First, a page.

There is a story about Joe Biden that has been retold many times in the press over the last several years, largely because it seems to illuminate his political sensibilities and penchant for dealmaking. Noam Scheiber told an early version of this story right here in The New Republic. And it showed up more recently in Alex Thompson’s Politico Magazine feature on Biden’s relationship with Mitch McConnell.
In short, in late December 2012, Congress faced a (self-imposed) economic disaster called the “fiscal cliff,” which would have led to massive budget cuts and tax increases had Congress not stepped in to avert it with a necessarily bipartisan agreement. Senate Democratic Majority Leader Harry Reid’s plan was to go off the cliff, to force Republicans to accept higher taxes for the rich. At the last minute, before reaching the cliff, Vice President Joe Biden swooped in to take over negotiations, cutting a deal that, as Mitch McConnell would brag, retained “99 percent of the Bush tax cuts.”
Another reason this story has probably been told so many times, other than the insight it provides into Biden’s politics, is that Reid and his former aides have been furious about it ever since. Biden, for his part, believed—and still believes—he cut a great deal; he bragged about it as recently as 2019, in a primary debate. His pride in the outcome reflects a mindset that takes hold among many long-term inhabitants of Congress: They believe that the deal is the goal and that cutting bipartisan compromises will be enough to prove to voters that government “works,” even if those compromises fall short of delivering tangible, real-world results. That’s how a party can spend 10 years running on repealing tax cuts for the wealthy and then decide overnight to make most of them permanent—you simply can’t let your promises to voters stand in the way of your responsibility to find common ground with the other side.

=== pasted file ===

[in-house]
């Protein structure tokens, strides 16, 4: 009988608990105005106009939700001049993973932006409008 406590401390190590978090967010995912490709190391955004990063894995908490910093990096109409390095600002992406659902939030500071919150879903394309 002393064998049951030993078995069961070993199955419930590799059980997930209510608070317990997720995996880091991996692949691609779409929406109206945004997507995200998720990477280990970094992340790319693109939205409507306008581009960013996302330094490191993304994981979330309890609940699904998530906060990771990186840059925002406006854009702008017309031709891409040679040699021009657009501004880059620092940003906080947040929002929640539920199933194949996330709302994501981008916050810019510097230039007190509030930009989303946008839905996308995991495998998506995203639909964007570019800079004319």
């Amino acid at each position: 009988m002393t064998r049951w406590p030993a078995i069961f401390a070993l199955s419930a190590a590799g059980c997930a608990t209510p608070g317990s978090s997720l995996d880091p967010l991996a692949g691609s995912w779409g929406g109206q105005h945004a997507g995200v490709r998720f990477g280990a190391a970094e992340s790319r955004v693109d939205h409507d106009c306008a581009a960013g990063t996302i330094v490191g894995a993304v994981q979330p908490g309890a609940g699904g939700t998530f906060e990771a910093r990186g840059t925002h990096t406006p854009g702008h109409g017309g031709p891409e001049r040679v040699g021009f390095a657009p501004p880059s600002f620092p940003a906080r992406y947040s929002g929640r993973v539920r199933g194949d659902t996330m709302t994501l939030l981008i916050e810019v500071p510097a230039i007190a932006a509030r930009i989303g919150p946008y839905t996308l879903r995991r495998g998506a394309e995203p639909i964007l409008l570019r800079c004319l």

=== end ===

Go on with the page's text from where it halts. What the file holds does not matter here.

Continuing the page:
There was some reason to worry, then, at the beginning of this week, when a group of 10 Republican senators received an audience with President Biden to discuss the economic relief package currently making its way through the Democrat-run Congress. Those senators had just released a sketchy framework for an alternative to the White House’s package. In traditional Senate style, it mainly took what had already been proposed and arbitrarily cut a bunch of the numbers either in half or all the way to zero. When it comes time to negotiate legislation, our lawmakers abandon any pretense of seeing bills in terms of whether they solve the problems they are purported to address. Everything is abstracted into some dollar amount a senator is or isn’t comfortable with.
The fear that Biden would fall for this feint stemmed from his long record of making deals with the opposition: Perhaps the president—who had promised the American people that he alone had the background and character to bring Republicans back to the negotiating table—would become so giddy at the prospect of passing his first major piece of legislation with bipartisan support that he would decide to meet these Republicans in what he considered the middle, needlessly making the relief bill less generous in order to make it more palatable to Republicans (who would likely have still found some reason to withhold their support in the end anyway).